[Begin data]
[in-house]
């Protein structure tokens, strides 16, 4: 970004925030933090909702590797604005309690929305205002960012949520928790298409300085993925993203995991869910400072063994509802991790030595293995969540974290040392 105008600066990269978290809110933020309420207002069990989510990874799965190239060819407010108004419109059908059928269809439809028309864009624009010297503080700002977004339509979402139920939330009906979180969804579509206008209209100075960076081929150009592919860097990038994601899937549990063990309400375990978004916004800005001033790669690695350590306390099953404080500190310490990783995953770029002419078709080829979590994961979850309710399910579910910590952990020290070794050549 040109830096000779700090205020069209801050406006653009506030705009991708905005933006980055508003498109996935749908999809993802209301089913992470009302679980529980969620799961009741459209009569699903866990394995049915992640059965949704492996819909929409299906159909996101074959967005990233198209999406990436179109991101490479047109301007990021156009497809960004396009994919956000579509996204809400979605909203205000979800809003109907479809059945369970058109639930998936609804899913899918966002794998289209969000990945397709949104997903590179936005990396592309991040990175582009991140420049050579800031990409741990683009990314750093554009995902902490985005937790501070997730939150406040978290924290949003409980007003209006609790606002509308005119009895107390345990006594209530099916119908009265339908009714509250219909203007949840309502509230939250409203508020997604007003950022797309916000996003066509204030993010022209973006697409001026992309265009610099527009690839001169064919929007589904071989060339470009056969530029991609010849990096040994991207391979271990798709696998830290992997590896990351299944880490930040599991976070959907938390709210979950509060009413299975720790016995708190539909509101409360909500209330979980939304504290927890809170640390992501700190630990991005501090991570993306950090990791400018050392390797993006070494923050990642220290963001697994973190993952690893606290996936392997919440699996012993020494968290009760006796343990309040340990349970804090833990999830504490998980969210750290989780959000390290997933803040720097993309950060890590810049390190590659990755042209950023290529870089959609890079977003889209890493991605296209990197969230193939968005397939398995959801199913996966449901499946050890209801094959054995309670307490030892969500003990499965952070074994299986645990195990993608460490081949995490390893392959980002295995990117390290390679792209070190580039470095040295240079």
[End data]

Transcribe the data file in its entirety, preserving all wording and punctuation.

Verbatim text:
[in-house]
């Protein structure tokens, strides 16, 4: 970004925030933090909702590797604005309690929305205002960012949520928790298409300085993925993203995991869910400072063994509802991790030595293995969540974290040392 105008600066990269978290809110933020309420207002069990989510990874799965190239060819407010108004419109059908059928269809439809028309864009624009010297503080700002977004339509979402139920939330009906979180969804579509206008209209100075960076081929150009592919860097990038994601899937549990063990309400375990978004916004800005001033790669690695350590306390099953404080500190310490990783995953770029002419078709080829979590994961979850309710399910579910910590952990020290070794050549 040109830096000779700090205020069209801050406006653009506030705009991708905005933006980055508003498109996935749908999809993802209301089913992470009302679980529980969620799961009741459209009569699903866990394995049915992640059965949704492996819909929409299906159909996101074959967005990233198209999406990436179109991101490479047109301007990021156009497809960004396009994919956000579509996204809400979605909203205000979800809003109907479809059945369970058109639930998936609804899913899918966002794998289209969000990945397709949104997903590179936005990396592309991040990175582009991140420049050579800031990409741990683009990314750093554009995902902490985005937790501070997730939150406040978290924290949003409980007003209006609790606002509308005119009895107390345990006594209530099916119908009265339908009714509250219909203007949840309502509230939250409203508020997604007003950022797309916000996003066509204030993010022209973006697409001026992309265009610099527009690839001169064919929007589904071989060339470009056969530029991609010849990096040994991207391979271990798709696998830290992997590896990351299944880490930040599991976070959907938390709210979950509060009413299975720790016995708190539909509101409360909500209330979980939304504290927890809170640390992501700190630990991005501090991570993306950090990791400018050392390797993006070494923050990642220290963001697994973190993952690893606290996936392997919440699996012993020494968290009760006796343990309040340990349970804090833990999830504490998980969210750290989780959000390290997933803040720097993309950060890590810049390190590659990755042209950023290529870089959609890079977003889209890493991605296209990197969230193939968005397939398995959801199913996966449901499946050890209801094959054995309670307490030892969500003990499965952070074994299986645990195990993608460490081949995490390893392959980002295995990117390290390679792209070190580039470095040295240079």